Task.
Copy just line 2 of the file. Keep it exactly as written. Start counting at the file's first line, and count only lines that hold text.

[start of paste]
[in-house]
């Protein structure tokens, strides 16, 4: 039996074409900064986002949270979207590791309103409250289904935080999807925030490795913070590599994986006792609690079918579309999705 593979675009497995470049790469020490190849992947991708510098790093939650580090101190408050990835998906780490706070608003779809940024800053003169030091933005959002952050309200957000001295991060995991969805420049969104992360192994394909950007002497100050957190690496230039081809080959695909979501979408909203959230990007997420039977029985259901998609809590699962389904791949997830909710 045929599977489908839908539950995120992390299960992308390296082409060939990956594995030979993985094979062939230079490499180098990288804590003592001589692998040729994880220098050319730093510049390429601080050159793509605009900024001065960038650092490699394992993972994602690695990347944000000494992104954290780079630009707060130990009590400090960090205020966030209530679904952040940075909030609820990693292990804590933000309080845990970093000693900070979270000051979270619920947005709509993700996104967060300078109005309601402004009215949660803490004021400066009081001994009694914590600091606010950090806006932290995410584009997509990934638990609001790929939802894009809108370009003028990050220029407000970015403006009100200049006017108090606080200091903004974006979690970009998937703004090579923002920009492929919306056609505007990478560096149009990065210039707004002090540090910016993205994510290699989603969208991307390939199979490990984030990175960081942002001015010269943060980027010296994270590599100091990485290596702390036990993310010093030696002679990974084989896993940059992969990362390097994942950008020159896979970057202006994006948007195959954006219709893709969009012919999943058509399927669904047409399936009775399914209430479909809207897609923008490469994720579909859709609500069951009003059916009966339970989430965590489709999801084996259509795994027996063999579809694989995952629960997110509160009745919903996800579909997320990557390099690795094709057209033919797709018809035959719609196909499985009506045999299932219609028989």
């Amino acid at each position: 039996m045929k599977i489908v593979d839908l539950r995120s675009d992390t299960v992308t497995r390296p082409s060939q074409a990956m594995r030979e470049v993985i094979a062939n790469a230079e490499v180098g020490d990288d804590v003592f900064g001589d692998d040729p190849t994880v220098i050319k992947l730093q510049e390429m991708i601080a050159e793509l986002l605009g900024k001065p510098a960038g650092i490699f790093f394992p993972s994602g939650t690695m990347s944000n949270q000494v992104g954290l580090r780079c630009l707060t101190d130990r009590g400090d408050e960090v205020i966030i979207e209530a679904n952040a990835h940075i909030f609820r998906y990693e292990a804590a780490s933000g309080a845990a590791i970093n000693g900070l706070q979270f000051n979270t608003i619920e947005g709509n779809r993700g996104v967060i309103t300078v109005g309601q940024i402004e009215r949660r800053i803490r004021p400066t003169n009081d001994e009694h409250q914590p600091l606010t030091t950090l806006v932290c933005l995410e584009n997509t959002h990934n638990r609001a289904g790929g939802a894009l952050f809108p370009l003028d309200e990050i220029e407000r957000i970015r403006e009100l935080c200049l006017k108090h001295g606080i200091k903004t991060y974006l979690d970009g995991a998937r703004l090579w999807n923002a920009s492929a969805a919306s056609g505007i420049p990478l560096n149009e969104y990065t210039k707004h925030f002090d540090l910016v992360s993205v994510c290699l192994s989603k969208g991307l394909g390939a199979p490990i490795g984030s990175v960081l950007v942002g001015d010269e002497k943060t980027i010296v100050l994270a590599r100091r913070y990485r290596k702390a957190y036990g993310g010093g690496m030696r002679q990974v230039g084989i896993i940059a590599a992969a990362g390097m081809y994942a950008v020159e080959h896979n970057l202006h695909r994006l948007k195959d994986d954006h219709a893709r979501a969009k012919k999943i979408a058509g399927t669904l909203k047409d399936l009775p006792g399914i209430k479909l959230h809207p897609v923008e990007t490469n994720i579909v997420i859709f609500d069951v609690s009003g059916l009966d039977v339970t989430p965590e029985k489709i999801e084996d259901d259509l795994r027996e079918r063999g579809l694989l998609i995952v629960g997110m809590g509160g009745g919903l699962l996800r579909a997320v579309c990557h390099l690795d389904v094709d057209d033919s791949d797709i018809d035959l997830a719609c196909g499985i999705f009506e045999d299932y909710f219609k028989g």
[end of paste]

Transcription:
């Protein structure tokens, strides 16, 4: 039996074409900064986002949270979207590791309103409250289904935080999807925030490795913070590599994986006792609690079918579309999705 593979675009497995470049790469020490190849992947991708510098790093939650580090101190408050990835998906780490706070608003779809940024800053003169030091933005959002952050309200957000001295991060995991969805420049969104992360192994394909950007002497100050957190690496230039081809080959695909979501979408909203959230990007997420039977029985259901998609809590699962389904791949997830909710 045929599977489908839908539950995120992390299960992308390296082409060939990956594995030979993985094979062939230079490499180098990288804590003592001589692998040729994880220098050319730093510049390429601080050159793509605009900024001065960038650092490699394992993972994602690695990347944000000494992104954290780079630009707060130990009590400090960090205020966030209530679904952040940075909030609820990693292990804590933000309080845990970093000693900070979270000051979270619920947005709509993700996104967060300078109005309601402004009215949660803490004021400066009081001994009694914590600091606010950090806006932290995410584009997509990934638990609001790929939802894009809108370009003028990050220029407000970015403006009100200049006017108090606080200091903004974006979690970009998937703004090579923002920009492929919306056609505007990478560096149009990065210039707004002090540090910016993205994510290699989603969208991307390939199979490990984030990175960081942002001015010269943060980027010296994270590599100091990485290596702390036990993310010093030696002679990974084989896993940059992969990362390097994942950008020159896979970057202006994006948007195959954006219709893709969009012919999943058509399927669904047409399936009775399914209430479909809207897609923008490469994720579909859709609500069951009003059916009966339970989430965590489709999801084996259509795994027996063999579809694989995952629960997110509160009745919903996800579909997320990557390099690795094709057209033919797709018809035959719609196909499985009506045999299932219609028989």